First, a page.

This week in Business Planet, we will be finding out about a new approach that uses viruses in cancer treatment. Biotech expert Jean-Jacques Le Fur joins us to shed light on this new technique.
“The main difference between conventional treatment and this new technique is that immuno-oncology uses the body’s immune system to help fight cancerous cells,” he explains. “So we have greater efficiency, less side effects and you can use the same medication to treat different types of cancer.”
We head to Strasbourg, to the head office of French bio-tech firm Transgene, one of the firms conducting research in this burgeoning field. It designs and develops therapeutic vaccines and oncolytic viruses for the treatment of cancer and infectious diseases.
The way it works is that the DNA of specific viruses is modified so they can track down the cancer cells. The viruses then either destroy the cells’ structure by replicating themselves or indirectly kill tumour cells by triggering the organism’s own immune system.
There are less side effects than with chemotherapy or radiotherapy.
“We are using re-engineered viruses to treat cancer and infectious diseases,” CEO Phillipe Archinard explains. “ More specifically, in the field of oncology we are educating the immune system to reinforce it and help it combat and kill abnormal cells like tumour cells.”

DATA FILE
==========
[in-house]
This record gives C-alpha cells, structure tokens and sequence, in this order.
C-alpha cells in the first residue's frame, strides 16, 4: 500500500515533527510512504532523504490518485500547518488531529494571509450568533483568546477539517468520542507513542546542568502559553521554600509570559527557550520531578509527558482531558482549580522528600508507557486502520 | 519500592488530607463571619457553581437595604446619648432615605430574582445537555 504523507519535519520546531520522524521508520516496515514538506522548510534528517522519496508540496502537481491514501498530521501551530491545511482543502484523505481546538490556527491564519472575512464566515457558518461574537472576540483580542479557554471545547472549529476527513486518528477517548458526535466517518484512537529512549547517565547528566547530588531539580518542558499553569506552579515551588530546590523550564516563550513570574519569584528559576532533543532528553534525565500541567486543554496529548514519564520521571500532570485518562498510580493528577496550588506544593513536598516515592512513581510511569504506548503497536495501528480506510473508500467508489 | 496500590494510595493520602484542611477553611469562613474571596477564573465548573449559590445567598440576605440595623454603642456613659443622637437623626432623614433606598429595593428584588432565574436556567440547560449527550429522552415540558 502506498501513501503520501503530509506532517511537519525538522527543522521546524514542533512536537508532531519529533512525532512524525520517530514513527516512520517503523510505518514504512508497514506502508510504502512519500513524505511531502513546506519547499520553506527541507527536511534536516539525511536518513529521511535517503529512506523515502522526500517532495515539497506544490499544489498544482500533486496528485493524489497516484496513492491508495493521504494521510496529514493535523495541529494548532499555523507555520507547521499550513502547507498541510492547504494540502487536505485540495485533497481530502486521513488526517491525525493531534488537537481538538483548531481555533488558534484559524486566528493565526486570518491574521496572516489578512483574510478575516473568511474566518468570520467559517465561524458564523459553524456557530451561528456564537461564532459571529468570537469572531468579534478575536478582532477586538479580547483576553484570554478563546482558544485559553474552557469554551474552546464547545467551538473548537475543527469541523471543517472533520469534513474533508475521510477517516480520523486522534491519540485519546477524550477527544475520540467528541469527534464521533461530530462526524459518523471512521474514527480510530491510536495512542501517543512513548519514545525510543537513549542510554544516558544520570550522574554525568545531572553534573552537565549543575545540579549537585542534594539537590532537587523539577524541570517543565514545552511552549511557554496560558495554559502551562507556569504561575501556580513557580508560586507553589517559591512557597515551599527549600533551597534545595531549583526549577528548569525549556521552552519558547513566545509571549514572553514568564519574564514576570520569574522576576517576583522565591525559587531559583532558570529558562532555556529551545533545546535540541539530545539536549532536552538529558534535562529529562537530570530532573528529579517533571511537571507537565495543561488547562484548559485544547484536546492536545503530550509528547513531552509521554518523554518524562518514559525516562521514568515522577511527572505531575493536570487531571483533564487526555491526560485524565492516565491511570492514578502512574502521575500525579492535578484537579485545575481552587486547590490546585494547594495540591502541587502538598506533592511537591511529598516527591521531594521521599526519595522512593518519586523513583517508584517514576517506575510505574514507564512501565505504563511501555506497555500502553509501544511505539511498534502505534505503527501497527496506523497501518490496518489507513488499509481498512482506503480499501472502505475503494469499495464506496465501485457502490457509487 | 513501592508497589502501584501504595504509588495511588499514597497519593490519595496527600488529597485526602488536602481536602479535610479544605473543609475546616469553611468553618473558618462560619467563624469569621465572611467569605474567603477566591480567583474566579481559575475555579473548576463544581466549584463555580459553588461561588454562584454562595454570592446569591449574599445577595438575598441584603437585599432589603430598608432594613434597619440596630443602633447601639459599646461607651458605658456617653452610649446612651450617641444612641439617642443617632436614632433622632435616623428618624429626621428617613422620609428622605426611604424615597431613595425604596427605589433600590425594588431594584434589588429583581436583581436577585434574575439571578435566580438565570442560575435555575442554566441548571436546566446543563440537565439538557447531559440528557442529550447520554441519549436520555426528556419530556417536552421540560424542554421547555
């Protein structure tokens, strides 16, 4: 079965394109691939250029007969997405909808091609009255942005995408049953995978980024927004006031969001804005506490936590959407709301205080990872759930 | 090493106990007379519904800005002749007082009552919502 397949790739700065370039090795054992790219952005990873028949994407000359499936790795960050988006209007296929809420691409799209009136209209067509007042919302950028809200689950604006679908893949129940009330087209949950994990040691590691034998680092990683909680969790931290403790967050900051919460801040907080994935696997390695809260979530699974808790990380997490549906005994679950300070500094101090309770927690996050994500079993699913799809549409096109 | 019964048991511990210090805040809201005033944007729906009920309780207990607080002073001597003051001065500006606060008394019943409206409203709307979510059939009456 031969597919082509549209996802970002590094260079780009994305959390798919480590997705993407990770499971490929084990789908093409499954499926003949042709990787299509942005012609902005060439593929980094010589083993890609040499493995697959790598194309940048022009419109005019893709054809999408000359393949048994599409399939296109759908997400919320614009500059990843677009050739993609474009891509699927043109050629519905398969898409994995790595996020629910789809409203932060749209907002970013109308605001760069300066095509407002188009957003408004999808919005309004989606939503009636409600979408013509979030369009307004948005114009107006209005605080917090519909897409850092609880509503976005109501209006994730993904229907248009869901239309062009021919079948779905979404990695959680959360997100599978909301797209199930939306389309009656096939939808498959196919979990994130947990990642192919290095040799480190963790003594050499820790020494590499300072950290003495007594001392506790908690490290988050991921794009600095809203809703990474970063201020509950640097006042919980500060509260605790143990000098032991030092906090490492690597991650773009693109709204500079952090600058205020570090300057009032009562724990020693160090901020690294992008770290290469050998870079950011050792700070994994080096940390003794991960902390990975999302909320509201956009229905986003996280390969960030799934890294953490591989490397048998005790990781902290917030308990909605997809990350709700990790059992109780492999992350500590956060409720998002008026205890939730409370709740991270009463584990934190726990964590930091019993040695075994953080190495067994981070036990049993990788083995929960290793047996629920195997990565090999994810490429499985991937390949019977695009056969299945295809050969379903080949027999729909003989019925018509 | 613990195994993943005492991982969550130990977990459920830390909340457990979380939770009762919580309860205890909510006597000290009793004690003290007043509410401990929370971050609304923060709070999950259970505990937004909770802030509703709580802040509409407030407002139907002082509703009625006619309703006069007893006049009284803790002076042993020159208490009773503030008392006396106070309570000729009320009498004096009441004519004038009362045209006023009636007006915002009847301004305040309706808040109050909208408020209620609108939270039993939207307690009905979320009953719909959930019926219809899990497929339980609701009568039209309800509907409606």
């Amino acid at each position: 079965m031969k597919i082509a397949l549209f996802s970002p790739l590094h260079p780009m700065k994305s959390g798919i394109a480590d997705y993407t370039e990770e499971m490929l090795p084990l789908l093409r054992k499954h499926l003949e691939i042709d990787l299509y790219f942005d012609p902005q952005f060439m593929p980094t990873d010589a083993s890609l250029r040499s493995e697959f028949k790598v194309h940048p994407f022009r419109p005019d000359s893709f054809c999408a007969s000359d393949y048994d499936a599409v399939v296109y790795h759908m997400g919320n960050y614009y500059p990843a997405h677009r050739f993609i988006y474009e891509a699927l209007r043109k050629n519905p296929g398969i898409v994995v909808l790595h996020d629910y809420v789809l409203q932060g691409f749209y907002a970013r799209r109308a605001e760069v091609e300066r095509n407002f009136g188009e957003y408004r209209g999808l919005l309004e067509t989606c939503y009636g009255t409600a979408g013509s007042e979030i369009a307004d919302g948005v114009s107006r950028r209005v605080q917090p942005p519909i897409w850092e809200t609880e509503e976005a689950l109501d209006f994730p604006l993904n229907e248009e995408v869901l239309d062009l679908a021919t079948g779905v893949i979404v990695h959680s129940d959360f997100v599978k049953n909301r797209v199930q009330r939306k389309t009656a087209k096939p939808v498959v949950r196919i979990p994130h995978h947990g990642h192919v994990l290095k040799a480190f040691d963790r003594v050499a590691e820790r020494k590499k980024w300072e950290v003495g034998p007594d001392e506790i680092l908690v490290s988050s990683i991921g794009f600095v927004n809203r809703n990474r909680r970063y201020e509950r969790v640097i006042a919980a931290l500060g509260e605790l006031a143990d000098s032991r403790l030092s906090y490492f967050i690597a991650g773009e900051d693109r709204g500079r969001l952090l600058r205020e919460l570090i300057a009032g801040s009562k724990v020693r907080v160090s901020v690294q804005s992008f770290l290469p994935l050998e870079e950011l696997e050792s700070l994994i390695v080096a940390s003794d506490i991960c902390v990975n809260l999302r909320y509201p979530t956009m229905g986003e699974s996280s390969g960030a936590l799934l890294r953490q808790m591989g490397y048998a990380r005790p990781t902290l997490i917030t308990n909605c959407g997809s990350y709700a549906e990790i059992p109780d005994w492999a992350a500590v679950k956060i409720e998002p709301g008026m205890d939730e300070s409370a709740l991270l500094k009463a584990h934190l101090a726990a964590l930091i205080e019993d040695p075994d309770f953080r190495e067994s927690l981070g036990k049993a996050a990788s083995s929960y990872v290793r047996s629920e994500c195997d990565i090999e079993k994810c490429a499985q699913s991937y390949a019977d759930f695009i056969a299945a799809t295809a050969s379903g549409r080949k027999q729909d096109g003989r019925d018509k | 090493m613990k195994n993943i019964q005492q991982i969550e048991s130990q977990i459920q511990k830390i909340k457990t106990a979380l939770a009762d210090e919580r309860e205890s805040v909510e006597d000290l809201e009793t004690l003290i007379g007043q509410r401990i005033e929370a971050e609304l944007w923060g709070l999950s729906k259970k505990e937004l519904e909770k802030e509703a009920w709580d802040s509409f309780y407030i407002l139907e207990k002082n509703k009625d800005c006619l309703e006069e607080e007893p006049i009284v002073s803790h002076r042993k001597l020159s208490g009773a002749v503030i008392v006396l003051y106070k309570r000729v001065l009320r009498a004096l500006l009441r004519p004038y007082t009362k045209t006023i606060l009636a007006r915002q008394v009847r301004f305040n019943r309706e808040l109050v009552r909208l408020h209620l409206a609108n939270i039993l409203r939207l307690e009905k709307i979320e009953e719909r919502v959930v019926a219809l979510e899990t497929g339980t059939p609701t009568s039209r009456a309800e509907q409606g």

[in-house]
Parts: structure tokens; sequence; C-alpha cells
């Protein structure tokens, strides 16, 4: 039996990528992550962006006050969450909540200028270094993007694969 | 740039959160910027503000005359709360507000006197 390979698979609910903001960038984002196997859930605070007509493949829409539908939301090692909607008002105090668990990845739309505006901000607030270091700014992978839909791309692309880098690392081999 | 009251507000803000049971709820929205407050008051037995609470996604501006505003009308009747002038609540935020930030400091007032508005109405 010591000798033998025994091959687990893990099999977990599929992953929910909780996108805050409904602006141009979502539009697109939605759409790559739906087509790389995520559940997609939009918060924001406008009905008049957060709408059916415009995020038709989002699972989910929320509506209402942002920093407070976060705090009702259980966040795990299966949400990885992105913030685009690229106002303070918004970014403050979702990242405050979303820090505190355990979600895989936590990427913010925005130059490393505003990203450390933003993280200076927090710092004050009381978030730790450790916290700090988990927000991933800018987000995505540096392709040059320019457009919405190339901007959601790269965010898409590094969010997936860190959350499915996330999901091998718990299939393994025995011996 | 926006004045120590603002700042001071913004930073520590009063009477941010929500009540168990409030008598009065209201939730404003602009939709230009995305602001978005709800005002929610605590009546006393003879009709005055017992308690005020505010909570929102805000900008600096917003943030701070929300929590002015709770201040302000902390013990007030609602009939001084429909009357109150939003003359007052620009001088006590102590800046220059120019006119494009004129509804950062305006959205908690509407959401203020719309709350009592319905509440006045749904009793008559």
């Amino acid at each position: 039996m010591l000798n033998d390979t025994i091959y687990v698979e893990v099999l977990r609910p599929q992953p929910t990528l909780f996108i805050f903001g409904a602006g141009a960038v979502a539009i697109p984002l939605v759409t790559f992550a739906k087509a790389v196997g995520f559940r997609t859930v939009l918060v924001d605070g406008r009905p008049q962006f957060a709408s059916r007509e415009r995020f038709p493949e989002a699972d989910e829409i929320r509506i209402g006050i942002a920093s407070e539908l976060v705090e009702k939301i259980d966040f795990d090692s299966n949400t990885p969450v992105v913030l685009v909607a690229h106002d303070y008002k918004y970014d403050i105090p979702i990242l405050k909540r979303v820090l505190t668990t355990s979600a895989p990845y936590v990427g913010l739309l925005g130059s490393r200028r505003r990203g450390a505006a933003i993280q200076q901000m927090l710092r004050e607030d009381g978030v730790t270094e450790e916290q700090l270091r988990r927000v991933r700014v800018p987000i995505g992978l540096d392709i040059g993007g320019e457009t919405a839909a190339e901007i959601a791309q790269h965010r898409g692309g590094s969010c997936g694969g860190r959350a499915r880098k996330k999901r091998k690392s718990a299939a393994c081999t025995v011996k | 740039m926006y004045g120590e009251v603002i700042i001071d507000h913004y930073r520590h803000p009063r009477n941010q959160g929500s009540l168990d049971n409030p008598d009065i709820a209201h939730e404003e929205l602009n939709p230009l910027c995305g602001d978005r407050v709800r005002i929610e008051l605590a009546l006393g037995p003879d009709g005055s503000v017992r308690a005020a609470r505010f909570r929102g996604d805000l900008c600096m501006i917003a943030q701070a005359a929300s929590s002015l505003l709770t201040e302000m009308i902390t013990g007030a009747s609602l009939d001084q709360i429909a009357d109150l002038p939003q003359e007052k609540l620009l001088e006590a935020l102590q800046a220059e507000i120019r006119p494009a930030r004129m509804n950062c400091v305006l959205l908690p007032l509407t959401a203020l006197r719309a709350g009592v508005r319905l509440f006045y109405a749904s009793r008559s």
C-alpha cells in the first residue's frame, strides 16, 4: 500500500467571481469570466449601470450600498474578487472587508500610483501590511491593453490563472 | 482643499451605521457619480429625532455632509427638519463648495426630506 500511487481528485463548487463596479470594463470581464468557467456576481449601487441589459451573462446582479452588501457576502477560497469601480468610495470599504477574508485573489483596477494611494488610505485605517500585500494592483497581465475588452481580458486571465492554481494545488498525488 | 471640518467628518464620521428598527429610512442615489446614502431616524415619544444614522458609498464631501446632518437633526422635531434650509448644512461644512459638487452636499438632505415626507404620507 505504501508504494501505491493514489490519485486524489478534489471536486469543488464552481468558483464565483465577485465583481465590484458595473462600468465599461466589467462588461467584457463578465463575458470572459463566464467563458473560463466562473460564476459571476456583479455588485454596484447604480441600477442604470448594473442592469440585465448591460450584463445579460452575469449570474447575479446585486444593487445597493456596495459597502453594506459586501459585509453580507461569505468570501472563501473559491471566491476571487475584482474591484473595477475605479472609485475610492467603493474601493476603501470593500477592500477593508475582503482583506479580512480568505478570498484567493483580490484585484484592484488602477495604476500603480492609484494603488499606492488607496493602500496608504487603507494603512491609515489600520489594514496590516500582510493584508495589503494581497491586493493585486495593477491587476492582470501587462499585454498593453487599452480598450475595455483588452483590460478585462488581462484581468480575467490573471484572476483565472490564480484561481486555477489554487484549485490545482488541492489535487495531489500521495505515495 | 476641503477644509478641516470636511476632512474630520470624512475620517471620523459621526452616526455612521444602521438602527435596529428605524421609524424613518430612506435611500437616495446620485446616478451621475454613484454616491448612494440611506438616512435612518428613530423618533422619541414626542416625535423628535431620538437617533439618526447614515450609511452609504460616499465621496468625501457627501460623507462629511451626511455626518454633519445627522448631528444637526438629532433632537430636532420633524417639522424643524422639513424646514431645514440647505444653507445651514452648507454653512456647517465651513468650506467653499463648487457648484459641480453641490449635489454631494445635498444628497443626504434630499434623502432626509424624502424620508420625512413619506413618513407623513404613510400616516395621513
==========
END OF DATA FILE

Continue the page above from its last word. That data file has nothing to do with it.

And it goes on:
To fund the research and tests, Transgene relies on shareholders, special support from the French government and a unique loan from the EU’s InnovFin program, which supports firms conducting novel research into combating infectious diseases.
As its products are getting closer to completion, the firm’s CEO says the future is bright.
“Today, we are completing a very ambitious clinical development program. So the goal is to achieve important, meaningful clinical results – and that is going to be happening in the coming twelve months – and to translate these results into partnerships with large pharma or biotech companies.”
Our biotech specialist agrees.
“Clearly, it’s a revolution in the treatment of cancer,” says Jean-Jacques Le Fur. “It’s much more effective than chemotherapy and, in some cases, we have observed total remission.”
Such innovative R&D can revolutionize the pharmaceutical and healthcare industry, but it’s a real challenge for smaller companies to carry out the research and costly clinical tests. They require specialised support.
“At an early stage, the firms generally get their funding from venture capitalists or from innovation funds,” Jean-Jacques Le Fur tells us. “Later on in the process, they can either turn to financial markets or make deals with pharmaceutical labs.”